A leading local conservation charity is calling on people to help it discover more about local bats.

Among the host centres where people can borrow a bat detector are The Tamar Valley Centre in Gunnislake and Becky Falls, Manaton, Dartmoor.

Devon Wildlife Trust is about to embark on the ninth year of its Devon Bat Survey. The research is believed to be one of the biggest citizen science projects in the county and has already collected more than 1.3-million bat records. Data from the surveys play a vital role in helping to protect bats.

The 2024 Devon Bat Survey opened yesterday (May 7) and Devon Wildlife Trust is hoping to recruit volunteer ‘bat detectives’ to take part. No previous experience of bat detecting is necessary. Instead, participants need to agree to host a small electronic bat detector in their garden for three consecutive nights. The bat detectors then record the ultrasonic signals made by bats as they navigate the dark during their nighttime flights.

Devon Wildlife Trust’s Lindsay Mahon coordinates the bat survey as part of her work for Saving Devon’s Treescapes project.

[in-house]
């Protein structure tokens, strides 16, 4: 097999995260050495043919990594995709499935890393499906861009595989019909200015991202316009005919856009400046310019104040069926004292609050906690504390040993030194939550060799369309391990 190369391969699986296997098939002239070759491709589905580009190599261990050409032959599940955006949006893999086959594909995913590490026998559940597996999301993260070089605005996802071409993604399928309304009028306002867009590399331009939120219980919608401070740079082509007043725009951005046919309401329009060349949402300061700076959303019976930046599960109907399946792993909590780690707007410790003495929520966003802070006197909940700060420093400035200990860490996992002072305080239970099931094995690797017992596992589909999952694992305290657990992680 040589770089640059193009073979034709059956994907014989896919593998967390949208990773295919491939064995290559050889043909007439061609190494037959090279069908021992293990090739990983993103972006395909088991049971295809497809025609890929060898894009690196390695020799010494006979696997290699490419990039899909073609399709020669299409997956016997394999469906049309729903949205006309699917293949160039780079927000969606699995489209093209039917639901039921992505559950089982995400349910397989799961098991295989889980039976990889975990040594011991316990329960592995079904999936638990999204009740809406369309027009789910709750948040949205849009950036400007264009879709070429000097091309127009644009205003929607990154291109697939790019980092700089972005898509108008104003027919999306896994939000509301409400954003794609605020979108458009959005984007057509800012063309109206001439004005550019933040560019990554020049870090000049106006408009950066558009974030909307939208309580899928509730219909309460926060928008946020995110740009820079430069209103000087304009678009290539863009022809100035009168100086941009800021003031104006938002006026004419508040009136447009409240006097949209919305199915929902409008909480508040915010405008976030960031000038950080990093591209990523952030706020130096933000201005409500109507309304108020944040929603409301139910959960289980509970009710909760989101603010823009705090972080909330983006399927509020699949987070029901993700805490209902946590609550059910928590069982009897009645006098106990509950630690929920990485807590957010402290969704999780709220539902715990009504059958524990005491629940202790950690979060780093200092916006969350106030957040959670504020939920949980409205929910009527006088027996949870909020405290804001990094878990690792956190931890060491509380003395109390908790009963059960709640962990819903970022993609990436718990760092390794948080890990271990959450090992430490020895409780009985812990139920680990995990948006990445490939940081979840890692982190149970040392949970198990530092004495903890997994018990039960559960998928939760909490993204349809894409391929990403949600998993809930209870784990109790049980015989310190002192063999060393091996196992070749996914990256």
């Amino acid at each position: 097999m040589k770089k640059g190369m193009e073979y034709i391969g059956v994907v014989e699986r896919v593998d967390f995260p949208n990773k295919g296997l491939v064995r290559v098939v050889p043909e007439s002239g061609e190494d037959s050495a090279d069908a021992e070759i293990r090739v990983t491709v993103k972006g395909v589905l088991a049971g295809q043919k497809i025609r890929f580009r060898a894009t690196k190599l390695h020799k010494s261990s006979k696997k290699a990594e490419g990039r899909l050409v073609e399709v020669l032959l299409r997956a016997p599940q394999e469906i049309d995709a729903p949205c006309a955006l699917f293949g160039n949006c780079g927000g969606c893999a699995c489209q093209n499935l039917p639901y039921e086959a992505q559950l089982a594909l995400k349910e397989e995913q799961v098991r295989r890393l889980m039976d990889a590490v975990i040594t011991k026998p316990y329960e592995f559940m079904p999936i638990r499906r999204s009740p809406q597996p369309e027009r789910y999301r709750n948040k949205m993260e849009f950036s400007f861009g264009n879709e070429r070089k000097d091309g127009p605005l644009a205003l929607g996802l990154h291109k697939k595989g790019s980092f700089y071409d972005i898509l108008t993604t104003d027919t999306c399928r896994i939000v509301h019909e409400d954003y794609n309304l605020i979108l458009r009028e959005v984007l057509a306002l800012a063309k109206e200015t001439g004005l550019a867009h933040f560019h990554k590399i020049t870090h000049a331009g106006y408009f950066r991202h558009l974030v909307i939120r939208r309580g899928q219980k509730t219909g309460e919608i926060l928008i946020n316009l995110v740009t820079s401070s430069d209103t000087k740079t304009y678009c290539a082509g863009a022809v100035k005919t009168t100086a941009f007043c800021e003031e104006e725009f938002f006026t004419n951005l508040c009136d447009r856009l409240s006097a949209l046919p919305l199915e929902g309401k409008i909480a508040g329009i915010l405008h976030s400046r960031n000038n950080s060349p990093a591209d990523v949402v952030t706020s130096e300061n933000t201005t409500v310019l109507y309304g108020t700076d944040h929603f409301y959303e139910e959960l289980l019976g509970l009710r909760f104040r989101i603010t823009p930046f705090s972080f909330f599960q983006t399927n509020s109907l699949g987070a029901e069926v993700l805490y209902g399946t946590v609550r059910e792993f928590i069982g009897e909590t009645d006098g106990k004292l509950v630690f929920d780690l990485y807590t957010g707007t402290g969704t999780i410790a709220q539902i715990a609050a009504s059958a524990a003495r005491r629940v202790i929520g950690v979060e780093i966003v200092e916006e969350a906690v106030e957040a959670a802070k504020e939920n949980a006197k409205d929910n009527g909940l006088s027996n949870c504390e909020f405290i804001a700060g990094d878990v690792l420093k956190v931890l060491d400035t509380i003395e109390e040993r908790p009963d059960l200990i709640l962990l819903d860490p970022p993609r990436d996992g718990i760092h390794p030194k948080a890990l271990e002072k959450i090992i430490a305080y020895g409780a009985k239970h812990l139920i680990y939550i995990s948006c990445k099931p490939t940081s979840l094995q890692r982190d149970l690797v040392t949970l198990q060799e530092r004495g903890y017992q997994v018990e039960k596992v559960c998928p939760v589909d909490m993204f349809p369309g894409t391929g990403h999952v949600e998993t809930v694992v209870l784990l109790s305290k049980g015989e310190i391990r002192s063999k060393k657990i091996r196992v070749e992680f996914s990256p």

Common pipistrelle bats. (Picture: Tom Marshall)
Common pipistrelle bats. (Picture: Tom Marshall) (Tom Marshall)

Lindsay said: “Last year our wonderful volunteer bat detectives recorded more than 350,000 bat passes – that is, records of bats flying by. Many of these were common kinds of bat such as pipistrelles, but the surveys also turned up several rarities including threatened greater horseshoe bats.

“The results of the bat survey provide us with an invaluable insight into the habits of these fascinating animals. We use its results to help direct our work to where it’s needed most – protecting the homes and feeding grounds of Devon’s bat populations.”

This year’s Devon Bat Survey will run until early October, coinciding with the months when bats are most active. Participants book the dates on which they want to undertake their survey and then arrange to pick up their bat detector from one of 12 host centres dotted around the county (see full list below). After three nights of recording, they return their bat detector and upload their survey recordings to an online system which analyses the sounds and returns the results showing which types of bats were detected.

DWT’s bat survey coordinator, Lindsay Mahon said: “We encourage people of all ages, in all parts of the county, to join in and take part in the Devon Bat Survey. All we ask is that you place your detector in a secure location, such as a private garden, follow the instructions we provide, and then enjoy your results. My top tip is to sign up early to take part as bookings fill up fast.”

More information about the Devon Bat Survey is available at www.devonwildlifetrust.org/devon-bat-survey-2024